If there’s a hammock in the middle, then that’s what they mean about living in the moment.

I think of that hammock as a safe, comforting place. A place to rock in between periods of intense, deep, vulnerable, and risk-taking work.

Not a place of denial of or defense against being courageous, but a place between.

And, like the little one I saw this morning, cuddling into his parent’s body, I embrace it.

I hold on as long as I need to, gazing out at what might be “next” – then, leap.

Cynsational Notes

More on Carol Coven Grannick
Carol Coven Grannick has been a writer since before her fourth grade teacher told her she was one. Her poetry, essays, and articles have appeared in numerous print and online venues.

She began writing for children in 1999, and her poetry and fiction have appeared in Highlights for Children, Ladybug, Cricket and Hunger Mountain. Her picture book manuscripts have won several awards, and her middle grade novel in verse manuscript, "Reeni’s Turn," was named a finalist in the 2014 Katherine Paterson Prize for YA and Children's Writing at Hunger Mountain.

Drawing from her skills and experience as a clinical social worker and consultant/educator, Carol also writes extensively about the psychological and emotional aspects of the writing journey, and the essential skills for creating and maintaining emotional resilience. Her column, “The Flourishing Writer,” is archived in the Illinois SCBWI Prairie Wind.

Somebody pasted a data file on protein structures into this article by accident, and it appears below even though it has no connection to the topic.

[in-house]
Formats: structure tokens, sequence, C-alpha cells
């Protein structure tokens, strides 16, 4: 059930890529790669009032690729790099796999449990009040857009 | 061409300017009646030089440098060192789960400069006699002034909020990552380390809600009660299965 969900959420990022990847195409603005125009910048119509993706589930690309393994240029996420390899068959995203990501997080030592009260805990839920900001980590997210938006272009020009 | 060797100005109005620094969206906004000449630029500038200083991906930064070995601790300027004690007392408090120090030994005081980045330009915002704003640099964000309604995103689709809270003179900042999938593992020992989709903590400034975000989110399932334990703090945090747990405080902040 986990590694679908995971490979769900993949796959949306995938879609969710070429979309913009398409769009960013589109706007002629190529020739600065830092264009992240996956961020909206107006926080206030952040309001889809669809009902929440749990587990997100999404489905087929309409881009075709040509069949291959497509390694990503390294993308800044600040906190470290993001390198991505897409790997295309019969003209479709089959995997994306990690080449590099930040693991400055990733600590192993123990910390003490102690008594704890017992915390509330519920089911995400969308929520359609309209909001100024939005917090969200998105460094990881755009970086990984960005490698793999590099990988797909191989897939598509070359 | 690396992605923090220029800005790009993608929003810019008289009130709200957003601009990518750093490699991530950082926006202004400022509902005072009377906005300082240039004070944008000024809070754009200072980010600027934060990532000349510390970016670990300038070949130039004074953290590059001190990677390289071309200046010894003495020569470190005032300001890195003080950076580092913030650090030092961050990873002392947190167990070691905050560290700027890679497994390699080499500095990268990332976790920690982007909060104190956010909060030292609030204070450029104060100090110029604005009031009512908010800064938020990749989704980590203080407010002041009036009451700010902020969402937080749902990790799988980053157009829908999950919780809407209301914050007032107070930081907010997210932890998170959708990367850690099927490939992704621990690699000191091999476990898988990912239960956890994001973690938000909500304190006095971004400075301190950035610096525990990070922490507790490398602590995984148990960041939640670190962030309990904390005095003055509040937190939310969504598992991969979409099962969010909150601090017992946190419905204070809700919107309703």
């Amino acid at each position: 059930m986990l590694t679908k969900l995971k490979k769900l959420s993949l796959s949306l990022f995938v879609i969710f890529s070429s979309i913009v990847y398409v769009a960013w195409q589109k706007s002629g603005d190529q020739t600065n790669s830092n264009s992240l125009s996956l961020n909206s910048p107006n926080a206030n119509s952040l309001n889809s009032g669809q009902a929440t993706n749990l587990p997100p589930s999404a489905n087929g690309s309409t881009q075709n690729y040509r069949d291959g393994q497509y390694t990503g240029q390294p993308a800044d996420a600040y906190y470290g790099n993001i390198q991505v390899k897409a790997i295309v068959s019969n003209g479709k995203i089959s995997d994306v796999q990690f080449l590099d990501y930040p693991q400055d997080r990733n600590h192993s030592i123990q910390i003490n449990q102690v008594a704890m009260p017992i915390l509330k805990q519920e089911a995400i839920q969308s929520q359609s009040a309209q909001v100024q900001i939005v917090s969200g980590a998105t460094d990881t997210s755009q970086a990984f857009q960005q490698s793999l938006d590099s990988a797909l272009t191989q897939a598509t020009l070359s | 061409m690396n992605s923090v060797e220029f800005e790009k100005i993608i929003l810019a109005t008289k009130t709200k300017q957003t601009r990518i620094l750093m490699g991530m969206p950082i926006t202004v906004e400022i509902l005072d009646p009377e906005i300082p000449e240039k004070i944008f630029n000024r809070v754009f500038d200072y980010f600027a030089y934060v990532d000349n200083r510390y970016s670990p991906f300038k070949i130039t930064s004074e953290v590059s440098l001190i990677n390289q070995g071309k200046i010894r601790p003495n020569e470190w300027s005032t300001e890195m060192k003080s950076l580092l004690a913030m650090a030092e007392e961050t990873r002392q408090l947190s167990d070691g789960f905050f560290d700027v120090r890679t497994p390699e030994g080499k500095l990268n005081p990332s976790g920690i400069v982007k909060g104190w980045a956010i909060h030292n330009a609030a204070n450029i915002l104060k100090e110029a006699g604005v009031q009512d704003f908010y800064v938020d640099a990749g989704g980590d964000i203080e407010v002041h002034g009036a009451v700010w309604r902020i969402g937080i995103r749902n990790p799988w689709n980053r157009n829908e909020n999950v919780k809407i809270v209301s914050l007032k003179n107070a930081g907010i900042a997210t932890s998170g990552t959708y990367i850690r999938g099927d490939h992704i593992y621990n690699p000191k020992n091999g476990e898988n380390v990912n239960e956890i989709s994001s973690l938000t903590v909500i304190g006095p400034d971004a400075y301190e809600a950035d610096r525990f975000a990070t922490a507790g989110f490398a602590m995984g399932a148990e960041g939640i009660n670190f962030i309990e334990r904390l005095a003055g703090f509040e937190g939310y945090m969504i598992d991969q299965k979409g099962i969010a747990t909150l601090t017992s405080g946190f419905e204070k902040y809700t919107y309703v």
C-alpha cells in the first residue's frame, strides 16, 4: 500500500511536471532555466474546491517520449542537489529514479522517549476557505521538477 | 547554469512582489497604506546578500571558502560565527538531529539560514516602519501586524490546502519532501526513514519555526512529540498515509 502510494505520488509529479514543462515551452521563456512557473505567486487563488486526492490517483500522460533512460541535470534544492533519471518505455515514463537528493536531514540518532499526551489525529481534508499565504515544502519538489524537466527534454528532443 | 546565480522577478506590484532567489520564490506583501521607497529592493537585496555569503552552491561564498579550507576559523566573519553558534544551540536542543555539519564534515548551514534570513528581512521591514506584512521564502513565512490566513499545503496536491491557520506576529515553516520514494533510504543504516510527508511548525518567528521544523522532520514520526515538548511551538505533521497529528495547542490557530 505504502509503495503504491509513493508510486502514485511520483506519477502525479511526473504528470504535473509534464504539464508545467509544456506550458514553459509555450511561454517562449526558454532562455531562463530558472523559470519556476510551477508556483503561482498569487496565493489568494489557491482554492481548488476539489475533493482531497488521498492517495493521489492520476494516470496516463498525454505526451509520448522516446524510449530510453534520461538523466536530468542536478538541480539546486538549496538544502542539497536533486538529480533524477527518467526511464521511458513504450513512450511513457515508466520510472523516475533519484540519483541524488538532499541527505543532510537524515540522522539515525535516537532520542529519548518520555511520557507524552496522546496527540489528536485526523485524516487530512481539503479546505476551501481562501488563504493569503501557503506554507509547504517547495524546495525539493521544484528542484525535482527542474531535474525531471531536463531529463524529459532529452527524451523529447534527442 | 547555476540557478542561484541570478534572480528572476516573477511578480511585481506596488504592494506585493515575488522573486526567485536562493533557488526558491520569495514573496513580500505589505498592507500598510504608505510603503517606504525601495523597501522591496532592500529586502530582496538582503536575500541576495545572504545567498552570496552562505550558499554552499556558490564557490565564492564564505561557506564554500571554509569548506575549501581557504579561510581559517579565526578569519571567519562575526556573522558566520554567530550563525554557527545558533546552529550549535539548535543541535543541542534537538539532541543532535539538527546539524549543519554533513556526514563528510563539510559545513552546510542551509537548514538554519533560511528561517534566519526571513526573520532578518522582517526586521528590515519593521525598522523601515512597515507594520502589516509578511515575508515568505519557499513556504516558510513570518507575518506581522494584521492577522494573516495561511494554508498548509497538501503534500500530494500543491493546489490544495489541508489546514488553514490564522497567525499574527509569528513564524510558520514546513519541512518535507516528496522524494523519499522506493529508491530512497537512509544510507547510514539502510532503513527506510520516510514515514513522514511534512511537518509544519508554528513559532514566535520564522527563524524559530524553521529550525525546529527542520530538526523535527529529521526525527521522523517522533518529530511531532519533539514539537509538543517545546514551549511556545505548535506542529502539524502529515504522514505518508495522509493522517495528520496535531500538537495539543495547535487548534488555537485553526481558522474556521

Carol lives with her husband in Chicagoland and treasures her family, friends, and work at an extraordinary early childhood center.

Add a Comment
16. Guest Post: Melanie J. Fishbane, author of Maud: A Novel Inspired by the Life of L.M. Montgomery, on Earning & Celebrating Success

By Melanie Fishbane
for Cynthia Leitich Smith's Cynsations

Confession. I have a difficult time celebrating my success. When it comes to my accomplishments there is a little voice in my head that suggests, as the Kirsty MacColl song goes, “You Just Haven’t Earned It Yet Baby.”

Perhaps it is also because my path to publication is a bit unconventional. I couldn’t believe it when I was approached by Lynne Missen of Penguin Canada (now Penguin Random House of Canada) with the possibility of writing a YA novel about my favourite author, L.M. Montgomery.

I hadn’t finished my MFA yet at Vermont College of Fine Arts, I didn’t have an agent (and still don’t), and was still deep in another book that had a mind of its own.

Melanie delivers her graduate lecture at VCFA